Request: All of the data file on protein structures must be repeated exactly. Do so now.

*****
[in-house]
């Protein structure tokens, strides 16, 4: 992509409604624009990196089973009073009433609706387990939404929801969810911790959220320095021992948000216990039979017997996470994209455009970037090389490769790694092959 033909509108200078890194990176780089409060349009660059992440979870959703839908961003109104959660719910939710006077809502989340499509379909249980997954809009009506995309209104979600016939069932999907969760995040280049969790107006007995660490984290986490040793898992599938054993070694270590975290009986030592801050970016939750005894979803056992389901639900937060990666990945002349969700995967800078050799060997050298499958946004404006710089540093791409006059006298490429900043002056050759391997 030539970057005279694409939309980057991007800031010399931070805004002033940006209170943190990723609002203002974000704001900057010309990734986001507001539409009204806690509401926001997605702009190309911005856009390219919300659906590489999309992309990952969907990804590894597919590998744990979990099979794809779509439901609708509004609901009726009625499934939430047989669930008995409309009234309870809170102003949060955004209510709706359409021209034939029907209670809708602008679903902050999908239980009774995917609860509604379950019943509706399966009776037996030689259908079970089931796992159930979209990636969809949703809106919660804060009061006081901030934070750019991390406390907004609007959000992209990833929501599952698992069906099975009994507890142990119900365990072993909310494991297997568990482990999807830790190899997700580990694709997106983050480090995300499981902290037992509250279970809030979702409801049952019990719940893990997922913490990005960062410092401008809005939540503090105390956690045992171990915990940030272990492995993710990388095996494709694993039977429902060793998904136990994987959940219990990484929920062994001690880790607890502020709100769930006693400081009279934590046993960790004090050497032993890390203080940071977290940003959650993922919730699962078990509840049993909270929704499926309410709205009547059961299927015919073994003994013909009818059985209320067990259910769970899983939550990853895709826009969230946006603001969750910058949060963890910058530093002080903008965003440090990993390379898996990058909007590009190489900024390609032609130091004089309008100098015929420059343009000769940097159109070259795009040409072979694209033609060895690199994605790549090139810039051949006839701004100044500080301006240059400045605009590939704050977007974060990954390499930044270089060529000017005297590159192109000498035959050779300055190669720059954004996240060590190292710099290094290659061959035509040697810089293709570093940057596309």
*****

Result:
[in-house]
């Protein structure tokens, strides 16, 4: 992509409604624009990196089973009073009433609706387990939404929801969810911790959220320095021992948000216990039979017997996470994209455009970037090389490769790694092959 033909509108200078890194990176780089409060349009660059992440979870959703839908961003109104959660719910939710006077809502989340499509379909249980997954809009009506995309209104979600016939069932999907969760995040280049969790107006007995660490984290986490040793898992599938054993070694270590975290009986030592801050970016939750005894979803056992389901639900937060990666990945002349969700995967800078050799060997050298499958946004404006710089540093791409006059006298490429900043002056050759391997 030539970057005279694409939309980057991007800031010399931070805004002033940006209170943190990723609002203002974000704001900057010309990734986001507001539409009204806690509401926001997605702009190309911005856009390219919300659906590489999309992309990952969907990804590894597919590998744990979990099979794809779509439901609708509004609901009726009625499934939430047989669930008995409309009234309870809170102003949060955004209510709706359409021209034939029907209670809708602008679903902050999908239980009774995917609860509604379950019943509706399966009776037996030689259908079970089931796992159930979209990636969809949703809106919660804060009061006081901030934070750019991390406390907004609007959000992209990833929501599952698992069906099975009994507890142990119900365990072993909310494991297997568990482990999807830790190899997700580990694709997106983050480090995300499981902290037992509250279970809030979702409801049952019990719940893990997922913490990005960062410092401008809005939540503090105390956690045992171990915990940030272990492995993710990388095996494709694993039977429902060793998904136990994987959940219990990484929920062994001690880790607890502020709100769930006693400081009279934590046993960790004090050497032993890390203080940071977290940003959650993922919730699962078990509840049993909270929704499926309410709205009547059961299927015919073994003994013909009818059985209320067990259910769970899983939550990853895709826009969230946006603001969750910058949060963890910058530093002080903008965003440090990993390379898996990058909007590009190489900024390609032609130091004089309008100098015929420059343009000769940097159109070259795009040409072979694209033609060895690199994605790549090139810039051949006839701004100044500080301006240059400045605009590939704050977007974060990954390499930044270089060529000017005297590159192109000498035959050779300055190669720059954004996240060590190292710099290094290659061959035509040697810089293709570093940057596309």